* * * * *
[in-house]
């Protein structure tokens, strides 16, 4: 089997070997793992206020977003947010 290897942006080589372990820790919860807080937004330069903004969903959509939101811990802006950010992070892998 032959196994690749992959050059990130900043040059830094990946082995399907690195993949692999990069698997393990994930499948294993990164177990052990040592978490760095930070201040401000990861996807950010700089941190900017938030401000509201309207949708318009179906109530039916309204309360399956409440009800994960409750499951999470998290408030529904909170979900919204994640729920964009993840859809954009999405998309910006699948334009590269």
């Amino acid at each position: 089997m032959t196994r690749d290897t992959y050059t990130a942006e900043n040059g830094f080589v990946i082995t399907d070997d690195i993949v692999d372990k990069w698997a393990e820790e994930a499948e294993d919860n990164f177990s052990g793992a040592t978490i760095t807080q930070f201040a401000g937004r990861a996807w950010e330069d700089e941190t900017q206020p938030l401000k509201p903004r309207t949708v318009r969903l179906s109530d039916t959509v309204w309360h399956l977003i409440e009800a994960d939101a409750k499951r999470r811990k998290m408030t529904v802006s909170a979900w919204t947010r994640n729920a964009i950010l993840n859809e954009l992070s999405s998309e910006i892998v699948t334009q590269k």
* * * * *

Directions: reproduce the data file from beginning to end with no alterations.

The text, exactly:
[in-house]
């Protein structure tokens, strides 16, 4: 089997070997793992206020977003947010 290897942006080589372990820790919860807080937004330069903004969903959509939101811990802006950010992070892998 032959196994690749992959050059990130900043040059830094990946082995399907690195993949692999990069698997393990994930499948294993990164177990052990040592978490760095930070201040401000990861996807950010700089941190900017938030401000509201309207949708318009179906109530039916309204309360399956409440009800994960409750499951999470998290408030529904909170979900919204994640729920964009993840859809954009999405998309910006699948334009590269």
């Amino acid at each position: 089997m032959t196994r690749d290897t992959y050059t990130a942006e900043n040059g830094f080589v990946i082995t399907d070997d690195i993949v692999d372990k990069w698997a393990e820790e994930a499948e294993d919860n990164f177990s052990g793992a040592t978490i760095t807080q930070f201040a401000g937004r990861a996807w950010e330069d700089e941190t900017q206020p938030l401000k509201p903004r309207t949708v318009r969903l179906s109530d039916t959509v309204w309360h399956l977003i409440e009800a994960d939101a409750k499951r999470r811990k998290m408030t529904v802006s909170a979900w919204t947010r994640n729920a964009i950010l993840n859809e954009l992070s999405s998309e910006i892998v699948t334009q590269k």